Post 10: Help! I Found a Kitten!

By Marisa Valent-Altland

Last week we shared with you how to evaluate what to do with a cat found outdoors. This week we want to share what you should do if you find a kitten. The Kitten Lady has an excellent acronym to help you know what to do if you find a kitten. Ask yourself: Should I bring this cat into my CASA? Use the CASA acronym to assess the situation.

Condition: If a kitten is in good condition, it has been cared for by its mother recently. A kitten in good condition is clean and alert, chunky and well-fed, and not in distress. This means the kitten’s mother is probably right around the corner and you should leave the kitten to be with its mother. If a kitten is in bad condition, it will be dirty or covered in waste, visibly underweight, and may be visibly in a medical crisis. These kittens are not with their mother and need intervention!

Age: A kitten’s age can help you determine if it needs intervention. A kitten 0-5 weeks old (uncoordinated, closed or blue eyes, un-weaned) should be kept with its mother. Try to trap the mother and keep the kittens together. A kitten 5-12 weeks old (playful, able to run, able to eat food independently) is in its socialization window and is the perfect age to be fostered and socialized for adoption. A kitten older than 12 weeks (no longer nursing, lanky body) is difficult to socialize if feral and will most likely respond best to TNR treatment.

Situation: If the mother is present and the family has food and shelter, these kittens are safe. Intervention is not strictly necessary. If no one is caring for the kitten and/or the kitten is exposed to extreme weather or hazards, this situation is unsafe and you should definitely intervene.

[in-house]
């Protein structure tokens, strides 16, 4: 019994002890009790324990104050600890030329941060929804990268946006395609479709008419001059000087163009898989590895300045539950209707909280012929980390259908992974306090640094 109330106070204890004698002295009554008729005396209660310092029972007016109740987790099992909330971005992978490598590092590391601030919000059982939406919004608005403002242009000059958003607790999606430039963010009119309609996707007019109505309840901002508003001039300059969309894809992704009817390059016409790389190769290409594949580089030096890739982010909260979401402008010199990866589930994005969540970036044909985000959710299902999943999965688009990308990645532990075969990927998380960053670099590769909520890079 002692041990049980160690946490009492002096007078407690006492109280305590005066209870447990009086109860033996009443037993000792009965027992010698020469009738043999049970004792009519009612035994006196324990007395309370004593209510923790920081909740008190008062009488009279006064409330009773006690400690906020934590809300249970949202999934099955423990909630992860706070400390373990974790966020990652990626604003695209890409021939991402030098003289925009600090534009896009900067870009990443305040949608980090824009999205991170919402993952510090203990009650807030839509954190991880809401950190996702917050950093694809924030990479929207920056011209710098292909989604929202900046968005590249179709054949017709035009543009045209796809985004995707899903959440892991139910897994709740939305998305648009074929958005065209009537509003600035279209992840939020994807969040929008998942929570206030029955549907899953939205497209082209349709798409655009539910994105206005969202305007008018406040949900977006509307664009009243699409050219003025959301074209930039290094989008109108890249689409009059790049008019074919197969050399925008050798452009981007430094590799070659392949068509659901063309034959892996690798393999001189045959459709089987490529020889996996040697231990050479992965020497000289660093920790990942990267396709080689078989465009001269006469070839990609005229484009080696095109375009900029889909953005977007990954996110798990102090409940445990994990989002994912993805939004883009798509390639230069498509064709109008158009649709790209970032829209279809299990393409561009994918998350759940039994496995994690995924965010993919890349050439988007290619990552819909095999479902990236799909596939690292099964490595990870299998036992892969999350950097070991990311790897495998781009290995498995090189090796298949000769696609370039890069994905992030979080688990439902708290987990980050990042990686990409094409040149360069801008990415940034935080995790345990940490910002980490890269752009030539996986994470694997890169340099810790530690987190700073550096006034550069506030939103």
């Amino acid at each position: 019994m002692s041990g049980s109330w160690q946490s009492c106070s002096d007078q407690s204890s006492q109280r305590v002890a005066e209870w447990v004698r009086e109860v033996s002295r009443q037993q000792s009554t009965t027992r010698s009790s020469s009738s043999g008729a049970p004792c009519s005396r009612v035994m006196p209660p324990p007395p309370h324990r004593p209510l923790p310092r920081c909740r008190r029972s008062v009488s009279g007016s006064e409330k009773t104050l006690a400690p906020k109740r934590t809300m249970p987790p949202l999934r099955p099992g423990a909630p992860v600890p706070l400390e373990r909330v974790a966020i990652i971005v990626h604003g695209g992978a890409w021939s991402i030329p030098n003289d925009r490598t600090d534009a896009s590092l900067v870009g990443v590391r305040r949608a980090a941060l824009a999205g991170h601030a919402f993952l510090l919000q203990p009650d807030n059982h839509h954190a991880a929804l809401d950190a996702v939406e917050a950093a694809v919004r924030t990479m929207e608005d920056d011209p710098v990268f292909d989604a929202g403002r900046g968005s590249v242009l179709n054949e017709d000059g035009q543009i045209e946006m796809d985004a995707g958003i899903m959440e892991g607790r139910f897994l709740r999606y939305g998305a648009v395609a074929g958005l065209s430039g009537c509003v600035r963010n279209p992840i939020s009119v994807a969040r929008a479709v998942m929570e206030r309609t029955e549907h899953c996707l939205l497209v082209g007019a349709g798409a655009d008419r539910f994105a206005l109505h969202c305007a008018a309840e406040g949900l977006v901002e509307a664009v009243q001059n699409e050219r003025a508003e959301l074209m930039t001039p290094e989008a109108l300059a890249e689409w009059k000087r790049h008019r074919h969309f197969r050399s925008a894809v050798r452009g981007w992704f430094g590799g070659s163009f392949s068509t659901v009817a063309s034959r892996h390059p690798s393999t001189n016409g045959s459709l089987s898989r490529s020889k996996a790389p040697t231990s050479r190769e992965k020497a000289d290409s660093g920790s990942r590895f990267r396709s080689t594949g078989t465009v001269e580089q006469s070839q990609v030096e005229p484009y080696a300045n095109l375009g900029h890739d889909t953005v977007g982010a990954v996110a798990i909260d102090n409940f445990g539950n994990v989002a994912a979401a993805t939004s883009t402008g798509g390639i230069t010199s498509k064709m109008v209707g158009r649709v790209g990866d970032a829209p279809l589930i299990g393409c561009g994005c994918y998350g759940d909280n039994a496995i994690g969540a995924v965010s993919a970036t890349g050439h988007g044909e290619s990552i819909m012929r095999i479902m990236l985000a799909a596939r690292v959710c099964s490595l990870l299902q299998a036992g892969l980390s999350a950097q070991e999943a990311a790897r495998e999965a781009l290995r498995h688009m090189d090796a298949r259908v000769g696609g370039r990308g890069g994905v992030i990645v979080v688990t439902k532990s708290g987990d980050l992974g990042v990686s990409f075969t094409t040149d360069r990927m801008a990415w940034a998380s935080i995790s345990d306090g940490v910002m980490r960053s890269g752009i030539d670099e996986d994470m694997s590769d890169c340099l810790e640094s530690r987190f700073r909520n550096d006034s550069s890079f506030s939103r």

Ability: Your ability and the community recourses available to you affect how you should respond. If you can provide foster care or if a local organization (like the Feline Connection!) has the resources, you should intervene to help the kitten. If you do not have the resources and the kitten is safe, you may leave them outside and keep an eye on them to further evaluate in the future.

Check out this graphic from the Kitten Lady for a quick look at what to do when you find a kitten!  

Download this poster and see a video on this topic by The Kiten Lady

PREVIOUS POSTS from the Return to Home Challenge:

Post One: Return to Home Challenge with the Feline Connection

Post Two: Microchips: A Tech Savvy Way to Bring Your Cat Home

Post Three: ID, Please! Why Your Cat Should Have a Collar and ID

Post Four: My Cat Escaped! Now What?

Post Five: Lost but Quickly Found: How to Make the Best Lost Pet Poster

Post Six: Caught in the Web: Lost Pet Websites

Post Seven: The Feline Connection Lost and Found

Post Eight: Local Lost and Found

Post Nine: Help! I Found a Cat Outdoors!